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Domain Names Composed of Geographic and Public Entity Designations

Seaports, airports, cities and municipalities have not fared well in their claims to take possession of disputed domain names. Geographic designations are either not registrable or when used as a badge for goods or services are considered generic. A list of unsuccessful complainants includes Port of Helsinki vs. Paragon International Projects Ltd., D2001-0002 (WIPO February 12, 2001) (denied complaint for <> because geographic indicators are not per se trademarks, and Complainant failed to show any registered or common law trademark rights); BAA plc v. Bob Larkin, D2004-0555 (WIPO November 11, 2004) (<>) the Panel rejected Complainant’s contentions that as the operator of Gatwick airport it had a protectable right to the name “Gatwick” – agreeing with the Respondent that it could legitimately use the domain name descriptively; Ville de Paris v. Whois Privacy Services/Comar Ltd., D2009-1255 (WIPO December 3, 2009) (<>, denied because no exclusive right can be claimed to a geographic term).

Where the complainant has been successful there was some added ingredient. In BAA plc, Aberdeen Airport Limited v. Mr. H. Hashimi, D2004-0717 (WIPO October 21, 2004) (<>), for example, it was because the domain name included the term “airport” and the Complainant had a service mark, although the inclusion of the same term in an earlier case, Manchester Airport plc v. Club Club Ltd, D2000–0638 (WIPO August 22, 2000) (<>) did not persuade the majority that the Respondent had registered the domain name in bad faith. A consensus had developed more fully in 2004 regarding the scope of the Policy, but not in 2000, which is apparent from the majority’s conclusion that “in general, resolution of disputes related to violations of national passing off laws should be left to national courts.” There is every reason to believe that if a “Manchester Airport” case were ever again on the docket, the Complainant would prevail.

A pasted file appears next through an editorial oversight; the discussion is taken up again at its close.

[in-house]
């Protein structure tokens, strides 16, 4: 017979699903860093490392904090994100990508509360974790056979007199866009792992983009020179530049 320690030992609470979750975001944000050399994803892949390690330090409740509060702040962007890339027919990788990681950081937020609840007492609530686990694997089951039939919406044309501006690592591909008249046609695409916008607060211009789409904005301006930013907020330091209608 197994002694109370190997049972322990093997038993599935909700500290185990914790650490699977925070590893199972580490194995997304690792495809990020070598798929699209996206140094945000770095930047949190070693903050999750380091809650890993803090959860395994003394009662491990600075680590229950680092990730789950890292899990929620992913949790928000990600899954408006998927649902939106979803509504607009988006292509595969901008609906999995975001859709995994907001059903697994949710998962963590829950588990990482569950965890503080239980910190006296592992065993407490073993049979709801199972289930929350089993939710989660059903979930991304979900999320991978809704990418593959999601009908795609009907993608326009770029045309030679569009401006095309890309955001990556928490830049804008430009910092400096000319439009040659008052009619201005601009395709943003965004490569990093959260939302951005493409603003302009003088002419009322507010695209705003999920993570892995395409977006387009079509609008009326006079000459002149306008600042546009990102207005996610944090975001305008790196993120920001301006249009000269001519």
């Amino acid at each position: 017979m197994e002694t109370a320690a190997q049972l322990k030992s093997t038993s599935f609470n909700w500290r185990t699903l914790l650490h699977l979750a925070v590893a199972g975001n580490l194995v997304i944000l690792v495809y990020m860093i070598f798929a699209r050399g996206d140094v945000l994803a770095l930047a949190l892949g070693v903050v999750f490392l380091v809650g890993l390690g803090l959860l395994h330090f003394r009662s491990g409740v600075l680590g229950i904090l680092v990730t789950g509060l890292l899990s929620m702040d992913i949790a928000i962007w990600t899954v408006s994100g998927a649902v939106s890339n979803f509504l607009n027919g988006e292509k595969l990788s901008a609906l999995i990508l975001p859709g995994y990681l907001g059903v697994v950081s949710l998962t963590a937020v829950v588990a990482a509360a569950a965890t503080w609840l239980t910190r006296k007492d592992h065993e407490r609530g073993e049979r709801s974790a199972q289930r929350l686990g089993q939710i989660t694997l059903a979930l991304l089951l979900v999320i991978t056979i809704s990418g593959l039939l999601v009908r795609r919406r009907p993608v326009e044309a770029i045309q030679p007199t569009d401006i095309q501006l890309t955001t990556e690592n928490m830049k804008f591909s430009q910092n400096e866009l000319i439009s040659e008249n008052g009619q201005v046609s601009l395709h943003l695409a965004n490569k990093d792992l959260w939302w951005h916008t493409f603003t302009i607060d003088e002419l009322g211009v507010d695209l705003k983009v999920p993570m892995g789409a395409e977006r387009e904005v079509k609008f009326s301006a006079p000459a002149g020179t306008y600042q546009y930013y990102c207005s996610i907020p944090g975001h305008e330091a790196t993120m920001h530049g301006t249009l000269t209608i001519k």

In fact, the latest entry on this issue, Town of Islip, a municipal corporation organized under the laws of the State of New York v. Black sheep Television Ltd., FA1008001339861 (Nat. Arb. Forum October 11, 2010) is not unlike Manchester Airport. The Complainant successfully sought to gain control over <>, <>, <>, <>, <>, <>, <>, <>, and <>. Unlike the Manchester Panel, the Panel in Town of Islip was not of the view that “disputes relating to violations of national passing off laws should be left to national courts.” The Respondent had no right or legitimate interest in the domain names and had registered them opportunistically.

There are two added ingredients in Town of Islip. One is that the Complainant owns trademarks for LONG ISLAND MACARTHUR AIRPORT (both with and without a device) and claims common law rights to “Macarthur Airport”, “Islip Airport”, “Islip Macarthur Airport” and “ISP.” Although the registered trademarks post-date the registration of the disputed domain names, the unregistered trademark pre-date the registration by decades. The second ingredient is that the Respondent sought to convert its possession of the domain names into a business arrangement with the Complainant.

The registration of multiple domain names in Town of Islip brought into play paragraph 4(b)(ii) of the Policy. The Panel predicated bad faith on both 4(b)(i) and 4(b)(ii). The Respondent moved timely in federal court under the ACPA to block transfer of the domain names. A hearing is scheduled for December 1, 2010 to determine whether the 4(k) stay will be lifted. The likelihood is that the Court will side with the Town of Islip.

Levine Samuel, LLP <>

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